One small area of land on Richmond’s southside holds great value to the James River Park System and all who enjoy it. In this narrow stretch of wooded floodplain between the river and Norfolk Southern railroad tracks, a proposed 2,700-feet trail, aptly named the Missing Link, would connect the 21st Street entrance to the park system and southside neighborhoods with the T. Tyler Potterfield Memorial Bridge and the north bank of the river. Countless individuals and organizations have campaigned for the Missing Link for at least two decades. Mayor Levar Stoney said he was committed to its completion nearly three years ago. And now new conversations about the future of recreation and conservation in the city have sparked renewed interest and increased awareness.
The James River Association’s Community Conservation Manager, Justin Doyle, says “The Missing Link is a priority one project in the Richmond Riverfront Plan, adopted by City Council in 2012. The [JRPS] Master Plan is being considered by City Council and has not been adopted yet.”
Hargreaves Jones (formerly Hargreaves Associates), which was involved in designing both the Riverfront Plan and the JRPS Master Plan, considered a total of six concepts. At a public meeting held on December 11, Kirt Rieder of Hargreaves Jones presented the top two proposed designs for the trail, Concepts E and F.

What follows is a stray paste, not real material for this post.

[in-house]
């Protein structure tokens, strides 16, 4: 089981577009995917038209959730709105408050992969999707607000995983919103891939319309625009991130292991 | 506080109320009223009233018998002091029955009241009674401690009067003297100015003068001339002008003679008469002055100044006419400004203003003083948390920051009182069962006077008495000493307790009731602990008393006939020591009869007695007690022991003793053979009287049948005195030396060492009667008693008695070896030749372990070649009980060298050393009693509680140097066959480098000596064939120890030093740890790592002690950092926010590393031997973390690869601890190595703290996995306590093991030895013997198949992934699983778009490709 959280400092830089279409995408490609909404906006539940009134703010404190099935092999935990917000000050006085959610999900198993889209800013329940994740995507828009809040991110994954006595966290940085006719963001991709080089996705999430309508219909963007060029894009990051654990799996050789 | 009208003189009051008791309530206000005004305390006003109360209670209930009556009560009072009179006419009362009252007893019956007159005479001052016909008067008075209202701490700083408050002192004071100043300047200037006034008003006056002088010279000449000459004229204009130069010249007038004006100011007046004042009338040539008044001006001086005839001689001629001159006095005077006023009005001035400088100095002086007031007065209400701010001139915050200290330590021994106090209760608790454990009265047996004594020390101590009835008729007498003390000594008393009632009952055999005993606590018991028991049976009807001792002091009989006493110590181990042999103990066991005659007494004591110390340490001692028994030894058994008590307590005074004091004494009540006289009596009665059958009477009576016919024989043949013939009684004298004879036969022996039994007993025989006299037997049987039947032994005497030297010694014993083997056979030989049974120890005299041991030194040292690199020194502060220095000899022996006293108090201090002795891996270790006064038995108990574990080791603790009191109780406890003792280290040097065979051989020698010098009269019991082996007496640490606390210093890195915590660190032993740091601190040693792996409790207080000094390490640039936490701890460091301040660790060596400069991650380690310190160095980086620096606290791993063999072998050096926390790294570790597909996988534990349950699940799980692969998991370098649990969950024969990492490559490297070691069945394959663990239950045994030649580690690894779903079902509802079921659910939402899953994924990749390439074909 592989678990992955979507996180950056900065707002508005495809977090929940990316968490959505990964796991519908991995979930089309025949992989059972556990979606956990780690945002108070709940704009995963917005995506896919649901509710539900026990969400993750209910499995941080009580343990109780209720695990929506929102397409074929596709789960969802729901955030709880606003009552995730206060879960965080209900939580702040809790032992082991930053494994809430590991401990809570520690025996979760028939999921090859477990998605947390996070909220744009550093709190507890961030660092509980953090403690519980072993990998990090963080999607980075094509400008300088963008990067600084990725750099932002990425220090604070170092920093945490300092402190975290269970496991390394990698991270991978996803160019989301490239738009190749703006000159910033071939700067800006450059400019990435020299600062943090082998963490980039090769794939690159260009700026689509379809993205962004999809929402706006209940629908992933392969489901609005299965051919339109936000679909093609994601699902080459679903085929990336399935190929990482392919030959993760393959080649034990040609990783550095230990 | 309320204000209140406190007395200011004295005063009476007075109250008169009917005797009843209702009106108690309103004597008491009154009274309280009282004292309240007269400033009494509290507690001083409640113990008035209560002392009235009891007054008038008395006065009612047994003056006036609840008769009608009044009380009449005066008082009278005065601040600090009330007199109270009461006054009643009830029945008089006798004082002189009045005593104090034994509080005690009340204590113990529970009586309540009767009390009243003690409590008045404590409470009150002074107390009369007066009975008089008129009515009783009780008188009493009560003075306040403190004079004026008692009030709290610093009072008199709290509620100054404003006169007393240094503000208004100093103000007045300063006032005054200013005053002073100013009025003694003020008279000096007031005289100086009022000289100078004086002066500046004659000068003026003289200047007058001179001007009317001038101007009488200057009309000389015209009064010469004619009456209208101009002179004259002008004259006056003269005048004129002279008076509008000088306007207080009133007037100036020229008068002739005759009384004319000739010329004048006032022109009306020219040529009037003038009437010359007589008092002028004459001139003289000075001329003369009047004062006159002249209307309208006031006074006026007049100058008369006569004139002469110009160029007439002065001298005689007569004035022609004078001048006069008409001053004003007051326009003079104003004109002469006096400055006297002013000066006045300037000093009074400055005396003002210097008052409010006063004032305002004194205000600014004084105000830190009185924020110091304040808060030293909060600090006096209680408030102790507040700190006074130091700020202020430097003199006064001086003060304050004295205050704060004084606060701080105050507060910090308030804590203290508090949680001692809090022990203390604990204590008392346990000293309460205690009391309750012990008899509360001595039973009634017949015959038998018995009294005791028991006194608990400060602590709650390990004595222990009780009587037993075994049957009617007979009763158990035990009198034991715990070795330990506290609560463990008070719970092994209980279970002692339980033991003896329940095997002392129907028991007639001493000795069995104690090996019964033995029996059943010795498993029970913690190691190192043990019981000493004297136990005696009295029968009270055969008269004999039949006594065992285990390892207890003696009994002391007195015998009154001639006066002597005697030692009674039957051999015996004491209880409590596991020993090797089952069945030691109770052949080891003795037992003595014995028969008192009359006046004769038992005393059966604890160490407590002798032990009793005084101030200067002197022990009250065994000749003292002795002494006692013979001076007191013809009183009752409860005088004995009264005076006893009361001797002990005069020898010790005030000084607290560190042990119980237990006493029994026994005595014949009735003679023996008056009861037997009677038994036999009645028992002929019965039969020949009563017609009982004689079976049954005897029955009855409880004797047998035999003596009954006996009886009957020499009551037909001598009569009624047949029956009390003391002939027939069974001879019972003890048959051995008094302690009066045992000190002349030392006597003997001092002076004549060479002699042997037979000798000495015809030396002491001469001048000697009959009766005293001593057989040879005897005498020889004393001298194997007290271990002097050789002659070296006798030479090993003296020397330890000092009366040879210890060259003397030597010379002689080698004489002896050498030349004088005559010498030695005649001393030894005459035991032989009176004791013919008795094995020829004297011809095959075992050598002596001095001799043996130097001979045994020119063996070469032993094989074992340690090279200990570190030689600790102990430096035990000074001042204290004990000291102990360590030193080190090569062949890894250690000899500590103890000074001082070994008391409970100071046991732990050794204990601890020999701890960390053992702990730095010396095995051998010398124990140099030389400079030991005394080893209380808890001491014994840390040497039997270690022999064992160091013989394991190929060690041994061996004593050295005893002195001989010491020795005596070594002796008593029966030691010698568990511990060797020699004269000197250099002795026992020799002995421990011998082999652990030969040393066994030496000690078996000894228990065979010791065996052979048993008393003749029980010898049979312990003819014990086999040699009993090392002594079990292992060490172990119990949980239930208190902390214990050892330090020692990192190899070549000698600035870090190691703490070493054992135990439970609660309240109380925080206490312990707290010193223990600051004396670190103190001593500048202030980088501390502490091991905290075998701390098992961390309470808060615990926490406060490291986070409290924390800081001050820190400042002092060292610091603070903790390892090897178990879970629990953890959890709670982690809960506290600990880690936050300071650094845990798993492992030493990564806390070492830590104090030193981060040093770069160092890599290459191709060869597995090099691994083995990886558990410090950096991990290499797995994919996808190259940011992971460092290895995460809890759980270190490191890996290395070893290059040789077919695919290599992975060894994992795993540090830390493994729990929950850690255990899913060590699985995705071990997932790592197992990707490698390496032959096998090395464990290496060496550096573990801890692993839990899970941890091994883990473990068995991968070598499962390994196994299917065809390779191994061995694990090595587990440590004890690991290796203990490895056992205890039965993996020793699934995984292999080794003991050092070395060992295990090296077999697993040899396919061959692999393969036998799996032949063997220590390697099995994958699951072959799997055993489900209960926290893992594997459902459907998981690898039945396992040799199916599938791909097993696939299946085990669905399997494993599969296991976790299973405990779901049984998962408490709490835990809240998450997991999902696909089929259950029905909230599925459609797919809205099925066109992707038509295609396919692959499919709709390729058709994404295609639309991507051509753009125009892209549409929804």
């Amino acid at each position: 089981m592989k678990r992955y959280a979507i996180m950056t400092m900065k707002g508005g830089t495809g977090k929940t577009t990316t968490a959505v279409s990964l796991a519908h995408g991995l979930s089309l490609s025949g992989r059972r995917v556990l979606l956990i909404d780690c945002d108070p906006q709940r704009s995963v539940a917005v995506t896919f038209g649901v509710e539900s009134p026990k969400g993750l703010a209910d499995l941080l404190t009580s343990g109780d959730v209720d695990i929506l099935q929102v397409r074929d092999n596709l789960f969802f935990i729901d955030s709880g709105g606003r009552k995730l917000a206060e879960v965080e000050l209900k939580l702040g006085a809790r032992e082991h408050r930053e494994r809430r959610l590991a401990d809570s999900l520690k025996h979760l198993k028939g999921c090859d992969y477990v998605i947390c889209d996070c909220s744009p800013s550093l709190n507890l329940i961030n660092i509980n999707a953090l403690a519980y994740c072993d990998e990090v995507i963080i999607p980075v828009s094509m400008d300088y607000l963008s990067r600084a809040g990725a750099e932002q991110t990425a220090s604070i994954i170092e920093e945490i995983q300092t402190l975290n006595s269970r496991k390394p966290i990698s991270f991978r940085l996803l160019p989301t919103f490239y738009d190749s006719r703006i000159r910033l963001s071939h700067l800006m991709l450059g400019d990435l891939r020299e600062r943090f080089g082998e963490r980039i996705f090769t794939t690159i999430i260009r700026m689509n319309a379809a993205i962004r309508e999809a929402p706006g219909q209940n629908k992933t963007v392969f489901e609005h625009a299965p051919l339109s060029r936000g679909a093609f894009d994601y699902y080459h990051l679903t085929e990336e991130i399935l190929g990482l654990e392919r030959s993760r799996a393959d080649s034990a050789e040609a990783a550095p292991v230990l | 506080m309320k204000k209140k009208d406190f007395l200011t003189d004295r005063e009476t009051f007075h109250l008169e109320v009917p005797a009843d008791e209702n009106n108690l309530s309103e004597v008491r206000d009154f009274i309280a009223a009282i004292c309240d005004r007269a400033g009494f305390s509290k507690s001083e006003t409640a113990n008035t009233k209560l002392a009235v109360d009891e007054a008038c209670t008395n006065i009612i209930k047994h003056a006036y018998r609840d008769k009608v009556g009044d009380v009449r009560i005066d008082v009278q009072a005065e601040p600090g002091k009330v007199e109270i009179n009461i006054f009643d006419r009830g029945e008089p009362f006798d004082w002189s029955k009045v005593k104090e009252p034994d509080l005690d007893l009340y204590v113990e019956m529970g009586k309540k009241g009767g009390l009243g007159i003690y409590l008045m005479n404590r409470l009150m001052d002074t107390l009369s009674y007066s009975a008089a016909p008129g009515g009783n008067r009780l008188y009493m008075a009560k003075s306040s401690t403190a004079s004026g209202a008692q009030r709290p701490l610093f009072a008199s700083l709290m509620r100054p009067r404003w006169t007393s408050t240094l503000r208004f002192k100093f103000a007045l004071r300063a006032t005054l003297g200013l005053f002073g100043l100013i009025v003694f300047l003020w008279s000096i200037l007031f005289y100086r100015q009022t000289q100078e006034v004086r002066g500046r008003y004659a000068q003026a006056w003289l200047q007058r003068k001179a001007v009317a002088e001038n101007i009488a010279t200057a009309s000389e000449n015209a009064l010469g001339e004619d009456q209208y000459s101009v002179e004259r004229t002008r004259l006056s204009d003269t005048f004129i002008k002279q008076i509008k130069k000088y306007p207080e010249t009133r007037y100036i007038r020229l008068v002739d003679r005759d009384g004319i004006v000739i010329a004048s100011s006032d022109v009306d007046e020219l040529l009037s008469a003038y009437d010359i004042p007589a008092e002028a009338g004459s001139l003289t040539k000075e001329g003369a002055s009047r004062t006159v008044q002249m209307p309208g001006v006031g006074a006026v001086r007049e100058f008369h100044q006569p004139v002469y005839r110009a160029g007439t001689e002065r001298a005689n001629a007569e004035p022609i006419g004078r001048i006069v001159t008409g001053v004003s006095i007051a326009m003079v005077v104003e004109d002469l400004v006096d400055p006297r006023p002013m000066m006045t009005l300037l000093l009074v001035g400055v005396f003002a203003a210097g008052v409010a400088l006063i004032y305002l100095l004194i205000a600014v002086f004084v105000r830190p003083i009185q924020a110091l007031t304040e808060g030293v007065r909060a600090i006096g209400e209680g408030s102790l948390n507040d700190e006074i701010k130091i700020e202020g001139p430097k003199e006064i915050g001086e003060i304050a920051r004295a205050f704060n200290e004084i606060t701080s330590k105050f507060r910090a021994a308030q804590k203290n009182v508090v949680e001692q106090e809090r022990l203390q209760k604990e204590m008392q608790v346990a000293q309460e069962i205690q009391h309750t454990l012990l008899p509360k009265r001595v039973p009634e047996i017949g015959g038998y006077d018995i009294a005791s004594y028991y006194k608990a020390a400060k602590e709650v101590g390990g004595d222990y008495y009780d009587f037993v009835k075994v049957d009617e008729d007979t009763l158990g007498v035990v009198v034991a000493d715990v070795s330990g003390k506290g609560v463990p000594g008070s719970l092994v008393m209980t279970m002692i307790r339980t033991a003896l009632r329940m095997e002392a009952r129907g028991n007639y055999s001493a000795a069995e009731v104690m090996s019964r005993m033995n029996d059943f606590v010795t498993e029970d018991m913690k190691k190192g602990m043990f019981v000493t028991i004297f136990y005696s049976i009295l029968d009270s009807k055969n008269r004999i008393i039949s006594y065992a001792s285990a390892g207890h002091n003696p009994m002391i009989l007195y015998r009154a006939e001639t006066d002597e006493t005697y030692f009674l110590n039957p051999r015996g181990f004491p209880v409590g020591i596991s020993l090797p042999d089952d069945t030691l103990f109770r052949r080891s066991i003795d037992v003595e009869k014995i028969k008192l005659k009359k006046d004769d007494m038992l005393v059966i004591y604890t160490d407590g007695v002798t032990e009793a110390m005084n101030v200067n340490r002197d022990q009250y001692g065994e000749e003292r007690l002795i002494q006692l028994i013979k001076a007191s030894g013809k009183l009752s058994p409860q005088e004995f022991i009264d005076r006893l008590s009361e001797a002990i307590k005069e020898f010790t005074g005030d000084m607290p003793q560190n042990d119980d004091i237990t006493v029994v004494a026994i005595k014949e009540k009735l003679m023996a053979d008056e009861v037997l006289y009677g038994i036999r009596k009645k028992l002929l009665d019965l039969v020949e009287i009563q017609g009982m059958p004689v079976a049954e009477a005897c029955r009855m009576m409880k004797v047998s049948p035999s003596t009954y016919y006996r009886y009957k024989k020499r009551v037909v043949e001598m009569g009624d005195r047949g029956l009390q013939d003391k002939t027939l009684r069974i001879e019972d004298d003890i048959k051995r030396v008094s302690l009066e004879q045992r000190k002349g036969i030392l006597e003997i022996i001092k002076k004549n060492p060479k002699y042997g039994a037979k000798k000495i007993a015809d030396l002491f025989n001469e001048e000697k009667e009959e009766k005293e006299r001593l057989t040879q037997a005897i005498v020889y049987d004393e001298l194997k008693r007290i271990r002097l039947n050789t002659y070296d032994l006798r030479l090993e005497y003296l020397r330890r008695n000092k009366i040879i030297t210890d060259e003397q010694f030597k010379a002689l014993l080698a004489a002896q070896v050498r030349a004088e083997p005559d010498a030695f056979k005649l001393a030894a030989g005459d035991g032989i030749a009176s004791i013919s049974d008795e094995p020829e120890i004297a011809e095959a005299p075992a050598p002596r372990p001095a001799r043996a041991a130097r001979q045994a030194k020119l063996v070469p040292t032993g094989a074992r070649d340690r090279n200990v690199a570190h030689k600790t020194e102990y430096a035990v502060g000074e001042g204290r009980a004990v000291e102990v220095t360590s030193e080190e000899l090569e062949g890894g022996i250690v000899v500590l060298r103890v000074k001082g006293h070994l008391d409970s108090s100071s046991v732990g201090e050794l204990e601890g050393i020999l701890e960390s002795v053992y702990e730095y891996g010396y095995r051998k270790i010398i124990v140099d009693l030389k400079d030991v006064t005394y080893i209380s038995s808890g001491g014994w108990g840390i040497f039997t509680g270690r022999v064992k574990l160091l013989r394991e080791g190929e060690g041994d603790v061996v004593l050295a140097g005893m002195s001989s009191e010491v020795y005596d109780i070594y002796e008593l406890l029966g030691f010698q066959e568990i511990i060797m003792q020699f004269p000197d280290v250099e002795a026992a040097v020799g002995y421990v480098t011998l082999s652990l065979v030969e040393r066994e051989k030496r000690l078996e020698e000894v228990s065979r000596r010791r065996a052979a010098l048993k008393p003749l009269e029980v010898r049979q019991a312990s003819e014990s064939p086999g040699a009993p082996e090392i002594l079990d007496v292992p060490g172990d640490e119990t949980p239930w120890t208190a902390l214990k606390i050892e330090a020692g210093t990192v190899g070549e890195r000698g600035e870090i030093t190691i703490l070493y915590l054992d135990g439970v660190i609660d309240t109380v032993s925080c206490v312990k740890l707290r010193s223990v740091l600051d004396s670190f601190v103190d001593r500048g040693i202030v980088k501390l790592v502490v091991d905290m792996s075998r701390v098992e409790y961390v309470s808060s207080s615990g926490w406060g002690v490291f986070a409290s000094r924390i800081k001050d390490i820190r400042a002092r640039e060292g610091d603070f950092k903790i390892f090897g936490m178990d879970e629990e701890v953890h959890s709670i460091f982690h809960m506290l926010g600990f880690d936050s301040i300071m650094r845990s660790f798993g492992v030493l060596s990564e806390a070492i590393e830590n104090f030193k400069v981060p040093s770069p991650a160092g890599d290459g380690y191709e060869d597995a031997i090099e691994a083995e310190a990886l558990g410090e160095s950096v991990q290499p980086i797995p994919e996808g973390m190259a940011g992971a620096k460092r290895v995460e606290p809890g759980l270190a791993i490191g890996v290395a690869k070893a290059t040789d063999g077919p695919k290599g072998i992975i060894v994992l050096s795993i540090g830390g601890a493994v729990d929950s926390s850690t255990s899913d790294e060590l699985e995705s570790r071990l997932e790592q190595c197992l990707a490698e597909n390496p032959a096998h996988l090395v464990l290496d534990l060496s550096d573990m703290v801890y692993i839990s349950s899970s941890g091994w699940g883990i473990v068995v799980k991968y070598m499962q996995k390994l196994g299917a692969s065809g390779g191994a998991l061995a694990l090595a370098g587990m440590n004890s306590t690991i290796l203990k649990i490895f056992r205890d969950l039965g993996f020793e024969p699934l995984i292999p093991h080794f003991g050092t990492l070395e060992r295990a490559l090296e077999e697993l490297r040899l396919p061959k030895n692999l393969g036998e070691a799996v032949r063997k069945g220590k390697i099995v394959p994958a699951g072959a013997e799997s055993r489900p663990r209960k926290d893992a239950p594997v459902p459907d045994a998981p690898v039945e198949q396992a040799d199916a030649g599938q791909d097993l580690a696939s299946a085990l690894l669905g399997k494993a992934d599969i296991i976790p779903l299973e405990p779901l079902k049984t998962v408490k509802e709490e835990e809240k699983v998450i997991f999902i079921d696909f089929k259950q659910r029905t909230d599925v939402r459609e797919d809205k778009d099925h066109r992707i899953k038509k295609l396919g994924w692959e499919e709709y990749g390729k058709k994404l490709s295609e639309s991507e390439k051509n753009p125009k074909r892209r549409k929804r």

Doyle says that the potential for flooding influenced the concepts developed: “One concept hugs the riverbank on Norfolk Southern property and is elevated above the river to an extent, but a major flood would inundate it. The second is a viaduct that would be elevated to minimize inundation.” Moving forward, Doyle says, “Norfolk Southern will need to be engaged by the City of Richmond.”
In live tweets from the December 11 meeting, Doyle shared that amenities such as seating and signage were considered, while lighting and trash receptacles were not.
City Council’s Land Use, Housing and Transportation Standing Committee is scheduled to consider the Master Plan (ORD. 2019-337) at its meeting tomorrow (Tuesday, January 21). Join the James River Association’s Action Network to help the JRA advocate for an accessible James River through the implementation of the Riverfront Plan. Visit Friends of the James River Park’s website to learn more about the Master Plan and access the final draft updated in October 2019.